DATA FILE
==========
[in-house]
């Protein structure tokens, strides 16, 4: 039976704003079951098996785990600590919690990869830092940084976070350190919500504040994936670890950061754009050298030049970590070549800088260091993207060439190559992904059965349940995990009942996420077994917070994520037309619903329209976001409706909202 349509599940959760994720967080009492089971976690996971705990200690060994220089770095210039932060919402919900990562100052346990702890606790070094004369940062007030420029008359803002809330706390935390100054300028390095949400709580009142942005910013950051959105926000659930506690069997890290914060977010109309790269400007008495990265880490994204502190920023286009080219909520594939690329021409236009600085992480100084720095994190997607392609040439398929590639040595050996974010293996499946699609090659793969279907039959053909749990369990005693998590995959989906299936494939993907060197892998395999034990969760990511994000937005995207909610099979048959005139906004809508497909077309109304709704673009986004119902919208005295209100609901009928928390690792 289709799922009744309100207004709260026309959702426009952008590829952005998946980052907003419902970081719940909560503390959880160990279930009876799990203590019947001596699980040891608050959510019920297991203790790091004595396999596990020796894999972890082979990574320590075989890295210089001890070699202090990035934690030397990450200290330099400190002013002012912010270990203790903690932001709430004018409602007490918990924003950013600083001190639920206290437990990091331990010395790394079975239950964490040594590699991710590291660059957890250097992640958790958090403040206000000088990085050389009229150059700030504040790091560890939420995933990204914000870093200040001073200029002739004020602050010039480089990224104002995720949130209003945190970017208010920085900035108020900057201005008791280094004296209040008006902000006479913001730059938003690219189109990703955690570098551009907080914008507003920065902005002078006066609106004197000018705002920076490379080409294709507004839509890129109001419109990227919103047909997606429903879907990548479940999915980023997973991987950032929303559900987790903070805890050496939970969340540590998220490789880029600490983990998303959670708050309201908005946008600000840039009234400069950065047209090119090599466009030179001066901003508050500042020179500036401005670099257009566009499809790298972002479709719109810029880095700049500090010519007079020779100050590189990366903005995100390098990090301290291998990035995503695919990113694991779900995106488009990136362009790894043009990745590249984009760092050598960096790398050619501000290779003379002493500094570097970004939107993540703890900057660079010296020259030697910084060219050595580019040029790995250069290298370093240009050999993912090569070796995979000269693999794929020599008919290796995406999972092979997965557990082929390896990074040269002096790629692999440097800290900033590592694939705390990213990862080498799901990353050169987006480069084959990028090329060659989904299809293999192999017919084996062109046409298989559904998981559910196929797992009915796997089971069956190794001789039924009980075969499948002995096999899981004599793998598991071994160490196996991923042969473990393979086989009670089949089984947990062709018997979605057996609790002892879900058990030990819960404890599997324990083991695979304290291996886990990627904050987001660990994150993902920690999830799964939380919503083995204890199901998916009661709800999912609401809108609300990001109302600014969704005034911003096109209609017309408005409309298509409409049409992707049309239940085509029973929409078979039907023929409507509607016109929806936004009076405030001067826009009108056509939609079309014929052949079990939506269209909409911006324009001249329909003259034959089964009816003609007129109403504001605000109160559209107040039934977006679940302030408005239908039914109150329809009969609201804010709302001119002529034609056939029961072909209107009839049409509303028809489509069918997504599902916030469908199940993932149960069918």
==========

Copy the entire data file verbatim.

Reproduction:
[in-house]
């Protein structure tokens, strides 16, 4: 039976704003079951098996785990600590919690990869830092940084976070350190919500504040994936670890950061754009050298030049970590070549800088260091993207060439190559992904059965349940995990009942996420077994917070994520037309619903329209976001409706909202 349509599940959760994720967080009492089971976690996971705990200690060994220089770095210039932060919402919900990562100052346990702890606790070094004369940062007030420029008359803002809330706390935390100054300028390095949400709580009142942005910013950051959105926000659930506690069997890290914060977010109309790269400007008495990265880490994204502190920023286009080219909520594939690329021409236009600085992480100084720095994190997607392609040439398929590639040595050996974010293996499946699609090659793969279907039959053909749990369990005693998590995959989906299936494939993907060197892998395999034990969760990511994000937005995207909610099979048959005139906004809508497909077309109304709704673009986004119902919208005295209100609901009928928390690792 289709799922009744309100207004709260026309959702426009952008590829952005998946980052907003419902970081719940909560503390959880160990279930009876799990203590019947001596699980040891608050959510019920297991203790790091004595396999596990020796894999972890082979990574320590075989890295210089001890070699202090990035934690030397990450200290330099400190002013002012912010270990203790903690932001709430004018409602007490918990924003950013600083001190639920206290437990990091331990010395790394079975239950964490040594590699991710590291660059957890250097992640958790958090403040206000000088990085050389009229150059700030504040790091560890939420995933990204914000870093200040001073200029002739004020602050010039480089990224104002995720949130209003945190970017208010920085900035108020900057201005008791280094004296209040008006902000006479913001730059938003690219189109990703955690570098551009907080914008507003920065902005002078006066609106004197000018705002920076490379080409294709507004839509890129109001419109990227919103047909997606429903879907990548479940999915980023997973991987950032929303559900987790903070805890050496939970969340540590998220490789880029600490983990998303959670708050309201908005946008600000840039009234400069950065047209090119090599466009030179001066901003508050500042020179500036401005670099257009566009499809790298972002479709719109810029880095700049500090010519007079020779100050590189990366903005995100390098990090301290291998990035995503695919990113694991779900995106488009990136362009790894043009990745590249984009760092050598960096790398050619501000290779003379002493500094570097970004939107993540703890900057660079010296020259030697910084060219050595580019040029790995250069290298370093240009050999993912090569070796995979000269693999794929020599008919290796995406999972092979997965557990082929390896990074040269002096790629692999440097800290900033590592694939705390990213990862080498799901990353050169987006480069084959990028090329060659989904299809293999192999017919084996062109046409298989559904998981559910196929797992009915796997089971069956190794001789039924009980075969499948002995096999899981004599793998598991071994160490196996991923042969473990393979086989009670089949089984947990062709018997979605057996609790002892879900058990030990819960404890599997324990083991695979304290291996886990990627904050987001660990994150993902920690999830799964939380919503083995204890199901998916009661709800999912609401809108609300990001109302600014969704005034911003096109209609017309408005409309298509409409049409992707049309239940085509029973929409078979039907023929409507509607016109929806936004009076405030001067826009009108056509939609079309014929052949079990939506269209909409911006324009001249329909003259034959089964009816003609007129109403504001605000109160559209107040039934977006679940302030408005239908039914109150329809009969609201804010709302001119002529034609056939029961072909209107009839049409509303028809489509069918997504599902916030469908199940993932149960069918």